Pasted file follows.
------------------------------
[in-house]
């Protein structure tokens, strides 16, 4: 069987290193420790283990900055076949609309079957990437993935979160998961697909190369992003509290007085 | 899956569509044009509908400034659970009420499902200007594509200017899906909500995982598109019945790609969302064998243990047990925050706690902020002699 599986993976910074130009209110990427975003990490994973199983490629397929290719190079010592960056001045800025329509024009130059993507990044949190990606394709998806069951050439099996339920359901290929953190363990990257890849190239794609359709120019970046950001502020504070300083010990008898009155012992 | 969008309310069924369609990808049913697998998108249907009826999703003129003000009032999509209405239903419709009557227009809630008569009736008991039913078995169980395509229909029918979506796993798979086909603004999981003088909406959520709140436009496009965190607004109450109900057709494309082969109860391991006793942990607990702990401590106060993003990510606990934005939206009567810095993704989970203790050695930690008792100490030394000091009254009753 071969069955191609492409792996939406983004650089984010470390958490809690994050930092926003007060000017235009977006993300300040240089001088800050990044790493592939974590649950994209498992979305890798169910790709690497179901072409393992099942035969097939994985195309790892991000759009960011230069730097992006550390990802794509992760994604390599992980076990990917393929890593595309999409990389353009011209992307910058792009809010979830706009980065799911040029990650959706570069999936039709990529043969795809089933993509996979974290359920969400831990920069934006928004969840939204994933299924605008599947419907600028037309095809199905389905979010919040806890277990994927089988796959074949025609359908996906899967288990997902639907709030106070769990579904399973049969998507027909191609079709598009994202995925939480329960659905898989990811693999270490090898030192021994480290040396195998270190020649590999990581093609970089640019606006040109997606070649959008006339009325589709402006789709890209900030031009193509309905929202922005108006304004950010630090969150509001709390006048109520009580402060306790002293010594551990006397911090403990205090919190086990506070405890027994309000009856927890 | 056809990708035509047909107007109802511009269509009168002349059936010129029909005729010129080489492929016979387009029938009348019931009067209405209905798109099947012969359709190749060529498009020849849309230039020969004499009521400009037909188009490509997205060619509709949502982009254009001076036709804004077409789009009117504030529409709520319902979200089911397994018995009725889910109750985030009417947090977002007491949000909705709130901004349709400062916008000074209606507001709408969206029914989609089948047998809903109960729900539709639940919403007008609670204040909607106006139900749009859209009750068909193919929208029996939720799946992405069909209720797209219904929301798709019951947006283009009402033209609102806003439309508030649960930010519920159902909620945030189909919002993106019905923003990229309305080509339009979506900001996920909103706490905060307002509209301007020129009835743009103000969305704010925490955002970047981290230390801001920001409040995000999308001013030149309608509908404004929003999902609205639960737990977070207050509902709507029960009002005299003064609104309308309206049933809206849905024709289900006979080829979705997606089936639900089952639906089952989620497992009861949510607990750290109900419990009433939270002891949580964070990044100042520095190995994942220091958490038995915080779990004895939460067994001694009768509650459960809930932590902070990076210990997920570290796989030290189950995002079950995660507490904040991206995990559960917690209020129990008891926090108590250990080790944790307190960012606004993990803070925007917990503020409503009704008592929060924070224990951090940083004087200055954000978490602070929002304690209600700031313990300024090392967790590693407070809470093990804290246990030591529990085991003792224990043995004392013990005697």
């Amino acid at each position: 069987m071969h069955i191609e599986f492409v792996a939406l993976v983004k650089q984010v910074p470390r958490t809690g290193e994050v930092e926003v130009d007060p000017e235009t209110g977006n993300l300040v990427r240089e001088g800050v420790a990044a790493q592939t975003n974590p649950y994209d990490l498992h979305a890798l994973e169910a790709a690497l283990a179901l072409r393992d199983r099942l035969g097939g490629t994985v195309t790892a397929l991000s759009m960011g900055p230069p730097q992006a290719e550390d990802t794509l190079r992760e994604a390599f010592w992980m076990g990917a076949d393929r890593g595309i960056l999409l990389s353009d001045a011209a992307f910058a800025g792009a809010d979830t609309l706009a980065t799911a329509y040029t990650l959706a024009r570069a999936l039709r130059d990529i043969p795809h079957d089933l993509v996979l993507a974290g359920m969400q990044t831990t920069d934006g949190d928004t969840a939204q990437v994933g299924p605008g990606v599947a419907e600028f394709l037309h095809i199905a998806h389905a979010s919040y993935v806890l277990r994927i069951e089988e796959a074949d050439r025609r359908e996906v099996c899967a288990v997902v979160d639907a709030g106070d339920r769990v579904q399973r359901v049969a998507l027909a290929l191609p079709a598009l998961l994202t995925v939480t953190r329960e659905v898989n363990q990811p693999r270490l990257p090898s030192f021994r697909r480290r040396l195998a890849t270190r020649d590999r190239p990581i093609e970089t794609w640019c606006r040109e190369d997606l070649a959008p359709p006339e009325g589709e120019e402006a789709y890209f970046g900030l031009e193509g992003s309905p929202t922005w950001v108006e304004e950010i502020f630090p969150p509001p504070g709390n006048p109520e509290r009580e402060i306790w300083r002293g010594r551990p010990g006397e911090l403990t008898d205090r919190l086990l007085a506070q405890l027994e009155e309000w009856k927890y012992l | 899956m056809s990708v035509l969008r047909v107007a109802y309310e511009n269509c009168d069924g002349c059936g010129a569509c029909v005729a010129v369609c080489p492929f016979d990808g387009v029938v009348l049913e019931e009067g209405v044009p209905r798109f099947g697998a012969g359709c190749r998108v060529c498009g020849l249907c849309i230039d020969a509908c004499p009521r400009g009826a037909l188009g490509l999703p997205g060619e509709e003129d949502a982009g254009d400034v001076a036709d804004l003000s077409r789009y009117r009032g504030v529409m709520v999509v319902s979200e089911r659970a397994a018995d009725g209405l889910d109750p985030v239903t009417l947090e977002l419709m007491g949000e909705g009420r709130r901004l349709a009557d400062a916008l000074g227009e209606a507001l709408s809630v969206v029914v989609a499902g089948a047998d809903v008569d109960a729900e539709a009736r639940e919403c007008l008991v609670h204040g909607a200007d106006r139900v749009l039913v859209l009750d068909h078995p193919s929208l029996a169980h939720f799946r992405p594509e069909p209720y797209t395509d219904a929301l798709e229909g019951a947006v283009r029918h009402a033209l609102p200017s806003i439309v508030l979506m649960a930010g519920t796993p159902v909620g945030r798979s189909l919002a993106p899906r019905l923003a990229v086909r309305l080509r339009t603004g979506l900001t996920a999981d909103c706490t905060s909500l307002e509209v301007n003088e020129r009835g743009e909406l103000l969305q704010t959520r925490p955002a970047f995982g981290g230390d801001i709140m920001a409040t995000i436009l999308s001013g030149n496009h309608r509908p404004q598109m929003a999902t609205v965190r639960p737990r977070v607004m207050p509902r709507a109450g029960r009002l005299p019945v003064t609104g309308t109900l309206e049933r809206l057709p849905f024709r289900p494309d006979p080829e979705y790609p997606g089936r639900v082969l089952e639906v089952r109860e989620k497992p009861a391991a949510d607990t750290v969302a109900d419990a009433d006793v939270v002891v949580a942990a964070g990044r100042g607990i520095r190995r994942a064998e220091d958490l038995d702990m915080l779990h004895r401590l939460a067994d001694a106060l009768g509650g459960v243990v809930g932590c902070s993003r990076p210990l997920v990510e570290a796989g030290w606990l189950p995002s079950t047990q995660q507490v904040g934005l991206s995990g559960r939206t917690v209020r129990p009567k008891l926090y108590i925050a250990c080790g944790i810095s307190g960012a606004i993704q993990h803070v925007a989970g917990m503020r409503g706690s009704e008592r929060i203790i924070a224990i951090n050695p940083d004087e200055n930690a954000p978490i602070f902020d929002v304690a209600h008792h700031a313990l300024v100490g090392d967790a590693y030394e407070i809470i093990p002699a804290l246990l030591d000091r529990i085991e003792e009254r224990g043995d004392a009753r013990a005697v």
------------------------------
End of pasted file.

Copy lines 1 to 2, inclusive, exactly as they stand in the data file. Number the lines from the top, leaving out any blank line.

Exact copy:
[in-house]
């Protein structure tokens, strides 16, 4: 069987290193420790283990900055076949609309079957990437993935979160998961697909190369992003509290007085 | 899956569509044009509908400034659970009420499902200007594509200017899906909500995982598109019945790609969302064998243990047990925050706690902020002699 599986993976910074130009209110990427975003990490994973199983490629397929290719190079010592960056001045800025329509024009130059993507990044949190990606394709998806069951050439099996339920359901290929953190363990990257890849190239794609359709120019970046950001502020504070300083010990008898009155012992 | 969008309310069924369609990808049913697998998108249907009826999703003129003000009032999509209405239903419709009557227009809630008569009736008991039913078995169980395509229909029918979506796993798979086909603004999981003088909406959520709140436009496009965190607004109450109900057709494309082969109860391991006793942990607990702990401590106060993003990510606990934005939206009567810095993704989970203790050695930690008792100490030394000091009254009753 071969069955191609492409792996939406983004650089984010470390958490809690994050930092926003007060000017235009977006993300300040240089001088800050990044790493592939974590649950994209498992979305890798169910790709690497179901072409393992099942035969097939994985195309790892991000759009960011230069730097992006550390990802794509992760994604390599992980076990990917393929890593595309999409990389353009011209992307910058792009809010979830706009980065799911040029990650959706570069999936039709990529043969795809089933993509996979974290359920969400831990920069934006928004969840939204994933299924605008599947419907600028037309095809199905389905979010919040806890277990994927089988796959074949025609359908996906899967288990997902639907709030106070769990579904399973049969998507027909191609079709598009994202995925939480329960659905898989990811693999270490090898030192021994480290040396195998270190020649590999990581093609970089640019606006040109997606070649959008006339009325589709402006789709890209900030031009193509309905929202922005108006304004950010630090969150509001709390006048109520009580402060306790002293010594551990006397911090403990205090919190086990506070405890027994309000009856927890 | 056809990708035509047909107007109802511009269509009168002349059936010129029909005729010129080489492929016979387009029938009348019931009067209405209905798109099947012969359709190749060529498009020849849309230039020969004499009521400009037909188009490509997205060619509709949502982009254009001076036709804004077409789009009117504030529409709520319902979200089911397994018995009725889910109750985030009417947090977002007491949000909705709130901004349709400062916008000074209606507001709408969206029914989609089948047998809903109960729900539709639940919403007008609670204040909607106006139900749009859209009750068909193919929208029996939720799946992405069909209720797209219904929301798709019951947006283009009402033209609102806003439309508030649960930010519920159902909620945030189909919002993106019905923003990229309305080509339009979506900001996920909103706490905060307002509209301007020129009835743009103000969305704010925490955002970047981290230390801001920001409040995000999308001013030149309608509908404004929003999902609205639960737990977070207050509902709507029960009002005299003064609104309308309206049933809206849905024709289900006979080829979705997606089936639900089952639906089952989620497992009861949510607990750290109900419990009433939270002891949580964070990044100042520095190995994942220091958490038995915080779990004895939460067994001694009768509650459960809930932590902070990076210990997920570290796989030290189950995002079950995660507490904040991206995990559960917690209020129990008891926090108590250990080790944790307190960012606004993990803070925007917990503020409503009704008592929060924070224990951090940083004087200055954000978490602070929002304690209600700031313990300024090392967790590693407070809470093990804290246990030591529990085991003792224990043995004392013990005697």